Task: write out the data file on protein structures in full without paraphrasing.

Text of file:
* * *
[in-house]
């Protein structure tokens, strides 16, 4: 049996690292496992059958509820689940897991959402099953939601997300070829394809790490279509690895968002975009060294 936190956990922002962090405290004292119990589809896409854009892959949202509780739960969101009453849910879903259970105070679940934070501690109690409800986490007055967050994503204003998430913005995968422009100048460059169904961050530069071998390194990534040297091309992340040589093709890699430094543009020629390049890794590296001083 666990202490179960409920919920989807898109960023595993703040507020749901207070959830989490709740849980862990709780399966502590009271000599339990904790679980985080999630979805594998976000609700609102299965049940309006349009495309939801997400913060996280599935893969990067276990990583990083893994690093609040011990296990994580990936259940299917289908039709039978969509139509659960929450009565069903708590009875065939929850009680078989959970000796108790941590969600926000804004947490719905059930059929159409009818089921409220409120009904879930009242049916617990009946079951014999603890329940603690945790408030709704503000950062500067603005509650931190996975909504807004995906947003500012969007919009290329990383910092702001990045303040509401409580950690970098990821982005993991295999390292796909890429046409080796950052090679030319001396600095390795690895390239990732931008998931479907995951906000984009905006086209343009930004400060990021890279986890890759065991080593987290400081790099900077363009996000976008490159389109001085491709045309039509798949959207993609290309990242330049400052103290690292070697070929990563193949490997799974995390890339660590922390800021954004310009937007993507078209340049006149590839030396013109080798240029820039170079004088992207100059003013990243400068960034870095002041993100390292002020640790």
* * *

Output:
[in-house]
């Protein structure tokens, strides 16, 4: 049996690292496992059958509820689940897991959402099953939601997300070829394809790490279509690895968002975009060294 936190956990922002962090405290004292119990589809896409854009892959949202509780739960969101009453849910879903259970105070679940934070501690109690409800986490007055967050994503204003998430913005995968422009100048460059169904961050530069071998390194990534040297091309992340040589093709890699430094543009020629390049890794590296001083 666990202490179960409920919920989807898109960023595993703040507020749901207070959830989490709740849980862990709780399966502590009271000599339990904790679980985080999630979805594998976000609700609102299965049940309006349009495309939801997400913060996280599935893969990067276990990583990083893994690093609040011990296990994580990936259940299917289908039709039978969509139509659960929450009565069903708590009875065939929850009680078989959970000796108790941590969600926000804004947490719905059930059929159409009818089921409220409120009904879930009242049916617990009946079951014999603890329940603690945790408030709704503000950062500067603005509650931190996975909504807004995906947003500012969007919009290329990383910092702001990045303040509401409580950690970098990821982005993991295999390292796909890429046409080796950052090679030319001396600095390795690895390239990732931008998931479907995951906000984009905006086209343009930004400060990021890279986890890759065991080593987290400081790099900077363009996000976008490159389109001085491709045309039509798949959207993609290309990242330049400052103290690292070697070929990563193949490997799974995390890339660590922390800021954004310009937007993507078209340049006149590839030396013109080798240029820039170079004088992207100059003013990243400068960034870095002041993100390292002020640790």